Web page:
Let me draw an analogy from the research on test anxiety. It is normal to feel anxious right before taking a test. Individuals who are not prepared and know they are not typically have more test anxiety than those that have studied. There may be some individual differences here, i.e., individuals who believe they may have more at stake with doing well may feel more anxious also. Typically, individuals who have prepared are more successful with dealing with their anxiety and focusing on the task at hand. Test anxiety is the reason why most learning theorists state it is practically useless to cram for a test just minutes before the test--but everyone does it! Basically, too much anxiety can interfere with memory and learning. If we are reacting out of anxiety we may not remember how to best respond, nor are we able to process information into memory where it can be retreived later.
Self-Statements to Fire You Up:
Coping self-statements can reduce anxiety and increase relaxation! A long time ago, psychologists learned something about anxiety. In short, they learned that relaxation inhibits it. Wolpe was one of the first to mention this--in his theory of psychotherapy by reciprocal inhibition, he proposed that there is no way that the human nervous system can be totally relaxed and anxious at the same time. (This does not mean that the racer cannot switch for the relaxed state to the aroused one quickly). Basically it works like this, there is a branch of our nervous system called the autonomic nervous system. The autonomic nervous system is further broken down into the sympathetic and parasympathetic branch. The parasympathetic is the branch that restores balance, or homeostasis to our bodies AFTER we have been exposed and responded to a stressful event. The sympathetic branch on the other hand, kicks in when we are exposed to a fearful or stressful event. This branch is what produces the fight of flight response--similar to what Selye termed the General Adaptation Syndrome (GAS). Basically, racers do not want to be overanxious because it can lead to increased and early exhaustion. Also, racers do not want to be so relaxed that they do not heed their natural sympathetic response. Good racers always have the readiness to respond while knowing the importance of relaxation for better performance and attention.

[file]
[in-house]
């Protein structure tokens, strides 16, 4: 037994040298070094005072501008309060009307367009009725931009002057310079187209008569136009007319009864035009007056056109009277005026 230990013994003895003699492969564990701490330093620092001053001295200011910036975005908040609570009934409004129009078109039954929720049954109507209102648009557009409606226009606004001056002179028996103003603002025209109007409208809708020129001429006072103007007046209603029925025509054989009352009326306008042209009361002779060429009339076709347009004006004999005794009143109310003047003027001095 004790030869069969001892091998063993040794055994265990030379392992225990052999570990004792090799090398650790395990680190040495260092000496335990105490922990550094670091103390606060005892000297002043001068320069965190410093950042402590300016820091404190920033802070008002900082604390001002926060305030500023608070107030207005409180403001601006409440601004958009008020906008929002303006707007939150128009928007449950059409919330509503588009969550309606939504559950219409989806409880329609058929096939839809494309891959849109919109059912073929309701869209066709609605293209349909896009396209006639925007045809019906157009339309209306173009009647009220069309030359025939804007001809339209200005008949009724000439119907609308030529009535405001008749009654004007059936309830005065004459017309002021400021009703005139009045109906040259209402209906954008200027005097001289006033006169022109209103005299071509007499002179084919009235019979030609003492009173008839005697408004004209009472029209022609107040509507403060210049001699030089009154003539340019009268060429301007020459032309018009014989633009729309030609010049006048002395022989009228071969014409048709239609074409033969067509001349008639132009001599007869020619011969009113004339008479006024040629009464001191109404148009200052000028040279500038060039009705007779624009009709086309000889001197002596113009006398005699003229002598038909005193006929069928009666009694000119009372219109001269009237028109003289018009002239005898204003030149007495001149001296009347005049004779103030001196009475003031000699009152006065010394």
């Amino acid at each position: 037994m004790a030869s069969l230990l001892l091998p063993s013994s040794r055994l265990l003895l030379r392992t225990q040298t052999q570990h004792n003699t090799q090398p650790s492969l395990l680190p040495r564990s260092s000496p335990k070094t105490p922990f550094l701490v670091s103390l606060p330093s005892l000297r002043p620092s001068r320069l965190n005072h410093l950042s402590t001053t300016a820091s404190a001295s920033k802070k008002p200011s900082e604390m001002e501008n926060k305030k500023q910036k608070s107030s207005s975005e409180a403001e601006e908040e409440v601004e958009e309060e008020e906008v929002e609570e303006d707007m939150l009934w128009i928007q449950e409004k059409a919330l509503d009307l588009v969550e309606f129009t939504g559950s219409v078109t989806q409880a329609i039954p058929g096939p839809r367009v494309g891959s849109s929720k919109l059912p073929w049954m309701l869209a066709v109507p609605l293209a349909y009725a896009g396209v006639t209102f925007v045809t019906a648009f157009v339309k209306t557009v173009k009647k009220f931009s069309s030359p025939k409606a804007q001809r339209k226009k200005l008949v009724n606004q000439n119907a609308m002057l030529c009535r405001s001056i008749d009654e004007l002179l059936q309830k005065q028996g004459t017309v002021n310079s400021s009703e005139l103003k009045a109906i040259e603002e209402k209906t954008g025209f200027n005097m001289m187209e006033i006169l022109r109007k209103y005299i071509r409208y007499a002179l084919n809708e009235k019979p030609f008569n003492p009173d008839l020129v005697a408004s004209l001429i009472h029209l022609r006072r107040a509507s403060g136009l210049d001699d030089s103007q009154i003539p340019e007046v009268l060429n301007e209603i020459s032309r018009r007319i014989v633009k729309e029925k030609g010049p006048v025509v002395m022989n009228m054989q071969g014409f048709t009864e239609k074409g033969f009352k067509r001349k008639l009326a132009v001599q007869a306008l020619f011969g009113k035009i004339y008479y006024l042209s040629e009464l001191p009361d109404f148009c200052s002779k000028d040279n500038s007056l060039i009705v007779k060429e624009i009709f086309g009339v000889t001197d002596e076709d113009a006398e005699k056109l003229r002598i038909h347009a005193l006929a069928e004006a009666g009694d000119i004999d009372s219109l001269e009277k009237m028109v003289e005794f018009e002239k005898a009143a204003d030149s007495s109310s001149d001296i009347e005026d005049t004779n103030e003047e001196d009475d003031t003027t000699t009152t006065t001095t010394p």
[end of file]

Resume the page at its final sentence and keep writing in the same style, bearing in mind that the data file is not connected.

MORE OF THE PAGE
Here are some examples of negative thoughts and their counters:
Because you are including yourself in the assertion--in short because your sense of identity is wrapped up in either negative or positive self-statements--they can be powerful determinants in what you believe about yourself, your abilities, amd consquent behaviors!
Examples of Negative Thoughts
Examples of Positive Thoughts:
"I'm a loser."
"I'm a winner, no matter what I do!"
"There it went, I'm cooked now!"
"There is a way out of this."
"But my engine just blew!"
"We'll get 'em next time!"
"My setup sucks!"
"We can adjust it at the next pit stop."
"I can drive it and still do well. I know what to improve for next time."
Basically, any thought once identified as a negative thought can be countered by another positive thought. This approach is more than just the power of positive thinking, or mind over matter--it is from the annals of cognitive therapy--a powerful therapy that has been shown to be very effective with clinically depressed individuals and others who have been victimized by their negative thoughts and consequent moods. If it can help them--it can help you! Be leery of any thoughts that say to you you can't do it! Instead, restructure them with your own statements that are positive. While some of these may seem to be merely opposites of the negative statement--if you believe them--rehearse and say them until you do--they will become automatic in a given situation and context. Indeed, they will become almost unconscious in the way they spring to your lips, exist and become predominant in your thinking processes. Many of us have had such negative automatic thoughts-barely conscious to us-for years. It is time to replace them with positive ones!